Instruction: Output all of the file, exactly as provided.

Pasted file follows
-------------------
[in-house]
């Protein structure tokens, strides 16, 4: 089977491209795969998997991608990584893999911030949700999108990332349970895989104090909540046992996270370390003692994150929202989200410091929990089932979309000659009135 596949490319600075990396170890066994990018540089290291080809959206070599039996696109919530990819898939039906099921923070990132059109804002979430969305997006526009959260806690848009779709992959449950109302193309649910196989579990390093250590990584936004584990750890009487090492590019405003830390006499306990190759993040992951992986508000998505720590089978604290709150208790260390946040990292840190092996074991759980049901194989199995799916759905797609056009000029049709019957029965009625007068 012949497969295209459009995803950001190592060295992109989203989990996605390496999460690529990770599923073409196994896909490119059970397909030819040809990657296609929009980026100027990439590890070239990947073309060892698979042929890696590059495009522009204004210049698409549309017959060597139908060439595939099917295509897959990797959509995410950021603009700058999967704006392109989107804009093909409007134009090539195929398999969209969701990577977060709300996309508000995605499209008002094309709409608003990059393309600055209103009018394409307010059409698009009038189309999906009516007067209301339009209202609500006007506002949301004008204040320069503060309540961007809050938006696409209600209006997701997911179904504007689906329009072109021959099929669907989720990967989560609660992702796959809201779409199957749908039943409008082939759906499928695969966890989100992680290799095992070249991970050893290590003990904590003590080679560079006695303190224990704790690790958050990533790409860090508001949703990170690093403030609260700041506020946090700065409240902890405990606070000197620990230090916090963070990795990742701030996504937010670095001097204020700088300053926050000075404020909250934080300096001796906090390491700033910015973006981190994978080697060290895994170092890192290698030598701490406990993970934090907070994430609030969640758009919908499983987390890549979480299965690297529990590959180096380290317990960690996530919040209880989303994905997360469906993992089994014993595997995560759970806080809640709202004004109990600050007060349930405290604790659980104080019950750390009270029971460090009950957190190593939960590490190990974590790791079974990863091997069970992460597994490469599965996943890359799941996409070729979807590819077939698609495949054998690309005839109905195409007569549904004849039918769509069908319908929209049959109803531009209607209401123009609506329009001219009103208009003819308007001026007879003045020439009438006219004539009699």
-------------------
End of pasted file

[in-house]
């Protein structure tokens, strides 16, 4: 089977491209795969998997991608990584893999911030949700999108990332349970895989104090909540046992996270370390003692994150929202989200410091929990089932979309000659009135 596949490319600075990396170890066994990018540089290291080809959206070599039996696109919530990819898939039906099921923070990132059109804002979430969305997006526009959260806690848009779709992959449950109302193309649910196989579990390093250590990584936004584990750890009487090492590019405003830390006499306990190759993040992951992986508000998505720590089978604290709150208790260390946040990292840190092996074991759980049901194989199995799916759905797609056009000029049709019957029965009625007068 012949497969295209459009995803950001190592060295992109989203989990996605390496999460690529990770599923073409196994896909490119059970397909030819040809990657296609929009980026100027990439590890070239990947073309060892698979042929890696590059495009522009204004210049698409549309017959060597139908060439595939099917295509897959990797959509995410950021603009700058999967704006392109989107804009093909409007134009090539195929398999969209969701990577977060709300996309508000995605499209008002094309709409608003990059393309600055209103009018394409307010059409698009009038189309999906009516007067209301339009209202609500006007506002949301004008204040320069503060309540961007809050938006696409209600209006997701997911179904504007689906329009072109021959099929669907989720990967989560609660992702796959809201779409199957749908039943409008082939759906499928695969966890989100992680290799095992070249991970050893290590003990904590003590080679560079006695303190224990704790690790958050990533790409860090508001949703990170690093403030609260700041506020946090700065409240902890405990606070000197620990230090916090963070990795990742701030996504937010670095001097204020700088300053926050000075404020909250934080300096001796906090390491700033910015973006981190994978080697060290895994170092890192290698030598701490406990993970934090907070994430609030969640758009919908499983987390890549979480299965690297529990590959180096380290317990960690996530919040209880989303994905997360469906993992089994014993595997995560759970806080809640709202004004109990600050007060349930405290604790659980104080019950750390009270029971460090009950957190190593939960590490190990974590790791079974990863091997069970992460597994490469599965996943890359799941996409070729979807590819077939698609495949054998690309005839109905195409007569549904004849039918769509069908319908929209049959109803531009209607209401123009609506329009001219009103208009003819308007001026007879003045020439009438006219004539009699």